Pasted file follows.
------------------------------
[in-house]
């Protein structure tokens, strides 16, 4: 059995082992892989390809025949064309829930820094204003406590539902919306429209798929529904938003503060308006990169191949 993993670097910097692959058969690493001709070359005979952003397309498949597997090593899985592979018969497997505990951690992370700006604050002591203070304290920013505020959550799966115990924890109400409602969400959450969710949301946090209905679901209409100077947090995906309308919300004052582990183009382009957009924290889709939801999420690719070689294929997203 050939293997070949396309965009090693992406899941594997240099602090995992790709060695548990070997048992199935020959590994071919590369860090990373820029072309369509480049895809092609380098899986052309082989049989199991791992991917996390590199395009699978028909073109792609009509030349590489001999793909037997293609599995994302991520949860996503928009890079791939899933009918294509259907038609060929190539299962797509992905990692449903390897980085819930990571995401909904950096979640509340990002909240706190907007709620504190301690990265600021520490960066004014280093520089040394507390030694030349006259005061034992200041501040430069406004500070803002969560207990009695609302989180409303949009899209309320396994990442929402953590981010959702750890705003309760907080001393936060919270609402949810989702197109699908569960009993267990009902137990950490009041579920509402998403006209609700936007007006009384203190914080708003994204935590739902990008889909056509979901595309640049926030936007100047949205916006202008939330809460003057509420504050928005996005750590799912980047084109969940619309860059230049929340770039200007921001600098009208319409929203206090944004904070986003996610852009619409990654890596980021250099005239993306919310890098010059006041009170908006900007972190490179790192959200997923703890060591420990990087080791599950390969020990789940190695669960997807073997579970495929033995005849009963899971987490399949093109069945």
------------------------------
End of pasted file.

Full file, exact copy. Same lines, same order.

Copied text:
[in-house]
């Protein structure tokens, strides 16, 4: 059995082992892989390809025949064309829930820094204003406590539902919306429209798929529904938003503060308006990169191949 993993670097910097692959058969690493001709070359005979952003397309498949597997090593899985592979018969497997505990951690992370700006604050002591203070304290920013505020959550799966115990924890109400409602969400959450969710949301946090209905679901209409100077947090995906309308919300004052582990183009382009957009924290889709939801999420690719070689294929997203 050939293997070949396309965009090693992406899941594997240099602090995992790709060695548990070997048992199935020959590994071919590369860090990373820029072309369509480049895809092609380098899986052309082989049989199991791992991917996390590199395009699978028909073109792609009509030349590489001999793909037997293609599995994302991520949860996503928009890079791939899933009918294509259907038609060929190539299962797509992905990692449903390897980085819930990571995401909904950096979640509340990002909240706190907007709620504190301690990265600021520490960066004014280093520089040394507390030694030349006259005061034992200041501040430069406004500070803002969560207990009695609302989180409303949009899209309320396994990442929402953590981010959702750890705003309760907080001393936060919270609402949810989702197109699908569960009993267990009902137990950490009041579920509402998403006209609700936007007006009384203190914080708003994204935590739902990008889909056509979901595309640049926030936007100047949205916006202008939330809460003057509420504050928005996005750590799912980047084109969940619309860059230049929340770039200007921001600098009208319409929203206090944004904070986003996610852009619409990654890596980021250099005239993306919310890098010059006041009170908006900007972190490179790192959200997923703890060591420990990087080791599950390969020990789940190695669960997807073997579970495929033995005849009963899971987490399949093109069945």